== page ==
That night – Belshazzar is slain. When I take a moment to consider God’s judgement, I linger on verse 27, where Daniel tells Belshazzar he has been found wanting. This is a strong statement, because we see that His judgement is not about a particular moment. It’s about who Belshazzar is wholistically, which is why the statement “You have been weighed” is issued. Now, Belshazzar’s choice to drink from the sacred cups and assign power to false gods may have put him at his limit, but this wasn’t an isolated instance. We can learn from this that while it’s important to give grace and compassion, mercy does run out. We mustn’t use God’s patience as a reason to keep sinning.
Moreover, if we actively block ourselves off from God, we will be unable to comprehend Him. To recognize God’s voice, we must learn what He sounds like. This takes time and practice – and sometimes in the learning process, we’re going to get it wrong. We might mistake God’s voice for our own, but we should keep trying anyway. God honors our faith and is willing to redirect us as needed.
To Find Ourselves Wanting
Still, each of us will have to answer for our choices, intentions, and priorities. As for Belshazzar, we learn that for all he had, he was still found wanting in the eyes of God. His position and riches gave him no protection from God’s judgement because his heart and mindset were lacking. Given such an outcome, I had to wonder – is God finding me wanting too? Am I living up to the standards God has impressed upon my heart? Or, am I in a state of slow and steady destruction?
It’s important to take inventory because our own wanting is what can be so damaging. It’s our own self-critique, when rooted in comparisons, criticism, fear, societal standards, and unrealistic expectations, that creates unruly distractions. We then think too heavily on ideas like the weight we could lose. The hair that has thinned. The goals we haven’t accomplished, and the struggles that make us feel limited. It is in this space that we forget God. Gratitude escapes us as darkness consumes us. “Want” becomes the ruling faction which leaves us in a constant state of dissatisfaction.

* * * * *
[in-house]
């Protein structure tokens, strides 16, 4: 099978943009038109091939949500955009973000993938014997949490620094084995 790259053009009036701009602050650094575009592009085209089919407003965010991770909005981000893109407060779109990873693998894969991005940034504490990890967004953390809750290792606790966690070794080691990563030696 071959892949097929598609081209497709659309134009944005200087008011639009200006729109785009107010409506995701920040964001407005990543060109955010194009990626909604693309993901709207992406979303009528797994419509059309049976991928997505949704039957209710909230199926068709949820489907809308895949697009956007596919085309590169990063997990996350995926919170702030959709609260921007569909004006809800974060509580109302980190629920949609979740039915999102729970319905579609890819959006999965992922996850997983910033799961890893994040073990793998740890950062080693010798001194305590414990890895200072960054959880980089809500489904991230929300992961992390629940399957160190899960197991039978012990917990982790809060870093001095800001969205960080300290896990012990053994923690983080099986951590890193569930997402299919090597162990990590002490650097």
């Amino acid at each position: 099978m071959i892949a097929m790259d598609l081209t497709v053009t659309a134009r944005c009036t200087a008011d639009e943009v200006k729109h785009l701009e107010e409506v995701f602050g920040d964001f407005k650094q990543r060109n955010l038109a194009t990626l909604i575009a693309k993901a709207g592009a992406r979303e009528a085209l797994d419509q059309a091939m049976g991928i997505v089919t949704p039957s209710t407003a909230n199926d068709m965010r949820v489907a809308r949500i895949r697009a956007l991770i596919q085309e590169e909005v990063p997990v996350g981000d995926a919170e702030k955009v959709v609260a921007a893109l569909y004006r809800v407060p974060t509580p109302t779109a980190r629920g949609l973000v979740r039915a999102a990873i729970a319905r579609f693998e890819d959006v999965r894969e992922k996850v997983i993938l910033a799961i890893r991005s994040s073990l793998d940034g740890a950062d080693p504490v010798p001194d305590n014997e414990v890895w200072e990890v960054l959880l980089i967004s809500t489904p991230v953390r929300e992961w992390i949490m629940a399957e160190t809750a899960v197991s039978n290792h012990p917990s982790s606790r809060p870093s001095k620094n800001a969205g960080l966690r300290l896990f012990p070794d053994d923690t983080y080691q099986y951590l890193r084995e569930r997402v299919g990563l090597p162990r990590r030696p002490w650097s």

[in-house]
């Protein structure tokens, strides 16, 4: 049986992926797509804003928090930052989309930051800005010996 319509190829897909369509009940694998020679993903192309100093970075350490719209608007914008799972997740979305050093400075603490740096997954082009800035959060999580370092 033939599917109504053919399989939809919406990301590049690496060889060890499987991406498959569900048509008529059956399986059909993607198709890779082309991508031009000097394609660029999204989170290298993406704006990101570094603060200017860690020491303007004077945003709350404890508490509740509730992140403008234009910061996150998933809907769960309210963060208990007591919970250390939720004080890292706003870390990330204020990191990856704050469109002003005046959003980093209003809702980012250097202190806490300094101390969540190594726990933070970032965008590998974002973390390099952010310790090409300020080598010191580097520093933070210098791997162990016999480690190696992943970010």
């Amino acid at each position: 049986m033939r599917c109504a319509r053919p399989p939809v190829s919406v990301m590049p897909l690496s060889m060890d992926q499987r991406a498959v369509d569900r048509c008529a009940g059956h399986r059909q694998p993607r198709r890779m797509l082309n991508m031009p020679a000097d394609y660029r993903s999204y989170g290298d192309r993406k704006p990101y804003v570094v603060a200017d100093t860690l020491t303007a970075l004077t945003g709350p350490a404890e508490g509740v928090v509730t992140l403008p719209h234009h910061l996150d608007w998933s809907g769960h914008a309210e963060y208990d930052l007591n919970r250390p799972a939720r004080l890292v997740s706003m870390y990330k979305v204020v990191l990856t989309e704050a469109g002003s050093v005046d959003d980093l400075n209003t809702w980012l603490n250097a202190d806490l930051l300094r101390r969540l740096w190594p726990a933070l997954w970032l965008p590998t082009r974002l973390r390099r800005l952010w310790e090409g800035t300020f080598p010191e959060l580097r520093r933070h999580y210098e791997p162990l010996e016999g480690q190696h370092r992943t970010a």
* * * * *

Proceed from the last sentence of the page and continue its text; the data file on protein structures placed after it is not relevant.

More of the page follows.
How to Move Forward
To overcome, we must recognize that the wanting isn’t inherently bad, but in it, the temptation to succumb to darkness will arise. Yet if we only take a few quiet moments to acknowledge God’s sovereignty, we are able to jumpstart the journey to become again grounded in His peace. Unfortunately for Belshazzar, he refused to humble his heart, so he was unable to receive God’s word. For us, we must be intentional in seeking God so that we are willing to submit to His will above our own. At times, the way may not be clear or what we desire, but it’s important to remember that we do our best work in God’s light. With God, we are always able to arrive, especially when we’re also willing to let go.
A Quick Aside:
There is much debate as to whether or not Daniel 5 is accurate because history dictates that King Nebuchadnezzar was not Belshazzar’s father. It was Nabonidus. I needed to find the answer to this conundrum, so I decided to do something I’ve never done. I tracked down the Hebrew version of these scriptures. I first looked up a few scriptures outside of Daniel that had the phrase “his father”. Here, I am highlight two: Genesis 2:24 and 2 Chronicles 2:17. In both instances, using the Bible Hub app, I found that the word for “his father” in Hebrew is “אָבִ֑יו”.
Yet, when I look at Daniel 5:2 to find the Hebrew word for “his father”, it is “אֲב֔וּהִי”, which looks a bit different from previous references. According to Google, it translates to “Father and God”. I couldn’t find translations for every reference in Daniel 5. I did for Daniele 5:13 where Belshazzar refers to his father as “אַ֖בִי”, which can be translated in Hebrew to mean “my father” or “my God”. Belshazzar and Daniel are not referencing King Nebuchadnezzar as the actual father of Belshazzar… more like a previous leader, who would have been considered a god in those times. Furthermore, if we look at Daniel 9:16, the word used for “our fathers” translates to ancestors.
My point is this – the Bible is not wrong. We’re left to work through the translations, but the meaning is not lost. If you find what feels like a discrepancy, never be afraid to seek understanding so that the Holy Spirit can provide understanding.